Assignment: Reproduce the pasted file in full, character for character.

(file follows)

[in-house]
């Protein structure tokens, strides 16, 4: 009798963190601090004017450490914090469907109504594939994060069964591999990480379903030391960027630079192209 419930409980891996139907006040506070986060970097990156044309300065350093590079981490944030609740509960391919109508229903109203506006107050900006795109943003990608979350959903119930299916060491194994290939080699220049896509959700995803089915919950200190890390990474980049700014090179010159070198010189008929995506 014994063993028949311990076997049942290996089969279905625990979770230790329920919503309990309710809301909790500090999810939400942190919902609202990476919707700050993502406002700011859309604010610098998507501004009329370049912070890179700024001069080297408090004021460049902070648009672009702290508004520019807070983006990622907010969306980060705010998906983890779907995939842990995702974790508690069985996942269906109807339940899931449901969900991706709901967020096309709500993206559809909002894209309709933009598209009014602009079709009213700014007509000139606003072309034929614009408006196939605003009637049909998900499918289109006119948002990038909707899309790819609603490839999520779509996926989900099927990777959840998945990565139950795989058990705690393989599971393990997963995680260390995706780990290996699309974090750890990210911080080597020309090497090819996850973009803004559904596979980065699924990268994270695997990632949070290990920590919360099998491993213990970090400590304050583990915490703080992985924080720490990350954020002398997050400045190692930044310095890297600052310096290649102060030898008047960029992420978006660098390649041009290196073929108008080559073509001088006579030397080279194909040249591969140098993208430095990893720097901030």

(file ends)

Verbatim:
[in-house]
């Protein structure tokens, strides 16, 4: 009798963190601090004017450490914090469907109504594939994060069964591999990480379903030391960027630079192209 419930409980891996139907006040506070986060970097990156044309300065350093590079981490944030609740509960391919109508229903109203506006107050900006795109943003990608979350959903119930299916060491194994290939080699220049896509959700995803089915919950200190890390990474980049700014090179010159070198010189008929995506 014994063993028949311990076997049942290996089969279905625990979770230790329920919503309990309710809301909790500090999810939400942190919902609202990476919707700050993502406002700011859309604010610098998507501004009329370049912070890179700024001069080297408090004021460049902070648009672009702290508004520019807070983006990622907010969306980060705010998906983890779907995939842990995702974790508690069985996942269906109807339940899931449901969900991706709901967020096309709500993206559809909002894209309709933009598209009014602009079709009213700014007509000139606003072309034929614009408006196939605003009637049909998900499918289109006119948002990038909707899309790819609603490839999520779509996926989900099927990777959840998945990565139950795989058990705690393989599971393990997963995680260390995706780990290996699309974090750890990210911080080597020309090497090819996850973009803004559904596979980065699924990268994270695997990632949070290990920590919360099998491993213990970090400590304050583990915490703080992985924080720490990350954020002398997050400045190692930044310095890297600052310096290649102060030898008047960029992420978006660098390649041009290196073929108008080559073509001088006579030397080279194909040249591969140098993208430095990893720097901030």